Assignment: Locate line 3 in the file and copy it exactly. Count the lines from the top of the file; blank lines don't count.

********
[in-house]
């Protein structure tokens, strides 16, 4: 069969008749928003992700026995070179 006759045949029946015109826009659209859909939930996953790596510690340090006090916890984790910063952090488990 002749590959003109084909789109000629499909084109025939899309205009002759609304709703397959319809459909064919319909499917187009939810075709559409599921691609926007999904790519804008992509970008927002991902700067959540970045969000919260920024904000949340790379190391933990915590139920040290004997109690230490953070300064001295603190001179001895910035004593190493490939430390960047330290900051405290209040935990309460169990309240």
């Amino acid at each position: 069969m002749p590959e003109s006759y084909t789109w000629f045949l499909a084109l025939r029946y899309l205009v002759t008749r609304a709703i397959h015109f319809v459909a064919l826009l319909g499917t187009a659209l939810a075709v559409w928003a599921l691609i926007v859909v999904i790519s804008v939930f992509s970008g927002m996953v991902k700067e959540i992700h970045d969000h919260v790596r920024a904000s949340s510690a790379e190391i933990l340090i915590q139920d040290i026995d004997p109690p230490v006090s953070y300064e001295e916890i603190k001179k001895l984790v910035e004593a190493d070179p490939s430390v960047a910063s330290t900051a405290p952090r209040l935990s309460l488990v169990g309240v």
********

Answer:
């Amino acid at each position: 069969m002749p590959e003109s006759y084909t789109w000629f045949l499909a084109l025939r029946y899309l205009v002759t008749r609304a709703i397959h015109f319809v459909a064919l826009l319909g499917t187009a659209l939810a075709v559409w928003a599921l691609i926007v859909v999904i790519s804008v939930f992509s970008g927002m996953v991902k700067e959540i992700h970045d969000h919260v790596r920024a904000s949340s510690a790379e190391i933990l340090i915590q139920d040290i026995d004997p109690p230490v006090s953070y300064e001295e916890i603190k001179k001895l984790v910035e004593a190493d070179p490939s430390v960047a910063s330290t900051a405290p952090r209040l935990s309460l488990v169990g309240v």